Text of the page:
4/5/18: En Vogue “Free Your Mind” 

Yesterday marked the 50th anniversary of the dark day when Reverend Dr. Martin Luther King, Jr. was shot and killed in Memphis.

Dr. King was a powerful force for good. He believed in the world-changing power of non-violent protest and civil disobedience, and helped to change our nation for the better. He was charismatic, eloquent and thoughtful. His expertly-crafted speeches are still studied by academics and aspiring leaders across the globe, though his physical voice was silenced on April 4, 1968. Half a century later, the struggle still continues — and his ideals still remain in play. We’ve made progress, but there’s still a long way to go. Personally, I think that progress has been set back dramatically in this country over the last couple years. While Dr. King would be devastated to know how divided we are, it’s up to us to carry on his legacy of pulling together to overcome.

I was thinking about all that yesterday, and even went back to play “A Change Is Gonna Come,” by Sam Cooke. That’s a go-to when I’m feeling the weight of racial injustice and economic inequality — both of which we have right here at home in “The Southern Part of Heaven.” There’s some places that aren’t exactly for everyone, and there’s more we could be doing about that.

I watch a show called “Black-Ish” on television. It starts Anthony Anderson, and it’s all about race and the difference between white and black people, the differences in their respective cultures. Anderson plays “Dre,” a man with a great job and a great family that lives in a big, beautiful house. He seems to have all the money he would need to live just about any lifestyle he wants, but he still faces prejudice every day, big and small, simply because he’s black. He worries that his kids are growing up too immersed in a “white world,” and he wants to make sure they recognize their African-American heritage and appreciate their history and identity. He’s a great father who wants his children to succeed in every possible way, who wants to help them avoid as many pitfalls as possible, and the show talks about a lot of “hot-button” issues while covering them all in a very comedic way. It’s a great show, the kind that makes you laugh and think in equal measure.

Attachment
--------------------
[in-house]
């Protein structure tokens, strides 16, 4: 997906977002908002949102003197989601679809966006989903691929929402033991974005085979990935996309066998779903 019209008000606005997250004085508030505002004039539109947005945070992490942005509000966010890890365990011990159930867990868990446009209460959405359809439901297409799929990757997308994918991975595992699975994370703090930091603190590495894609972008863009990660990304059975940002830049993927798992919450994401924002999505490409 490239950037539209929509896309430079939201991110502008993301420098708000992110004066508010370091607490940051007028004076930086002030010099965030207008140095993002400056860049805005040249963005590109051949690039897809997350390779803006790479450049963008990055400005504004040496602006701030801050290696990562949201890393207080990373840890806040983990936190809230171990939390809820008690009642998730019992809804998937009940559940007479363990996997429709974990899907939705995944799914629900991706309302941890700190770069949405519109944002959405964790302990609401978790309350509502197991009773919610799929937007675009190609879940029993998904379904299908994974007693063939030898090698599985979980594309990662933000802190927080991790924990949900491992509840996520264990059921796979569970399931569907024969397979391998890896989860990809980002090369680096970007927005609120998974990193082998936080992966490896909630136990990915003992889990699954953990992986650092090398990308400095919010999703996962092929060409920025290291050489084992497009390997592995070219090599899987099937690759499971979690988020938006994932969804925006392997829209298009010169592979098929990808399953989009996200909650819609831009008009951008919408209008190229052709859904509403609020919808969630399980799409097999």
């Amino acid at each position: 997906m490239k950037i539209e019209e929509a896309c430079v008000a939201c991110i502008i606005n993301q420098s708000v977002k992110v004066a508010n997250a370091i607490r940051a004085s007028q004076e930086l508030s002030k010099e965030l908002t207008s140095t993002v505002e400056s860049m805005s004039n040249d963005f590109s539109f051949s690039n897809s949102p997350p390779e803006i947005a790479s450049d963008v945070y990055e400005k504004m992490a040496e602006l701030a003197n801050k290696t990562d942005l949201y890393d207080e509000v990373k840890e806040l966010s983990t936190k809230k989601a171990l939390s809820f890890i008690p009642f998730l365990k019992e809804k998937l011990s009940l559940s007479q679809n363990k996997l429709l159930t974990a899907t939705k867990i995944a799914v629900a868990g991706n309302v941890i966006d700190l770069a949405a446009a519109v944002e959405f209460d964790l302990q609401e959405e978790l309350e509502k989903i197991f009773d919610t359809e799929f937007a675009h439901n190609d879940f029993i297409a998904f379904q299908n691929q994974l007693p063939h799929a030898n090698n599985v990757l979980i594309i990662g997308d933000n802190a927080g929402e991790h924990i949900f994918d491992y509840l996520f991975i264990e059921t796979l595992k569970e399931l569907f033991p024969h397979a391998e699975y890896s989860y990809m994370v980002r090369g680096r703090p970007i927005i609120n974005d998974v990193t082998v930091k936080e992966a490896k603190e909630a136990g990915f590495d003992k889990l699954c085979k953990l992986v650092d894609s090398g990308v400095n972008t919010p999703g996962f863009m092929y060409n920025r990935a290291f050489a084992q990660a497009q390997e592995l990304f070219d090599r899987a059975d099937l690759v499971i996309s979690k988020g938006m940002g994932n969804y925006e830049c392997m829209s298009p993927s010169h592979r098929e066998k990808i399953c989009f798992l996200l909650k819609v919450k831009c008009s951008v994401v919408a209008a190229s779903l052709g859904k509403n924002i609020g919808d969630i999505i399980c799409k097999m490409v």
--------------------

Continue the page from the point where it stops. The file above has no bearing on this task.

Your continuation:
Thinking about MLK, what our country has been through and where it’s going, and what it means to be black in the modern world planted seeds for me to be thinking about “Free Your Mind” when I woke up this morning. It’s a catchy song from a talented all-woman group that had a collection of big hit records in the late ’80s and early ’90s — En Vogue! In 1992, they released an album called “Funky Divas,” which they definitely were, and that album included “Free Your Mind.” I’ve always absolutely loved that song, and it just might be their biggest hit. Which is saying a lot, since they sold millions of records and won a whole bunch of MTV awards, three Soul Train Awards, a couple AMAs, and had a few Grammy nomination nods.

“Free your mind… and the rest will follow.” I can’t possibly imagine what it’s like to be black in today’s America, or any other America in history. It isn’t something I’ve ever had to experience. I can’t empathize, but I can sympathize. Facing prejudice every day, dealing with injustices and inequities large and small, that’s the kind of thing that weighs on a person. The song in my head is about going shopping and having a store clerk keep and eye on you while you’re there, about people assuming your credit is bad if you’re paying with cash, about the assumptions people make based on everything from your physical appearance to the music you listen to.

“Why, oh why, must it be this way? Before you can read me, you gotta learn how to see me.” There’s so many lyrics in this song that say things I’m mulling over better than I ever could. “I can’t change your mind, you can’t change my color.” It’s a strong message, and it’s just a great song. So crank it up loud, and try to free your mind so the rest can follow.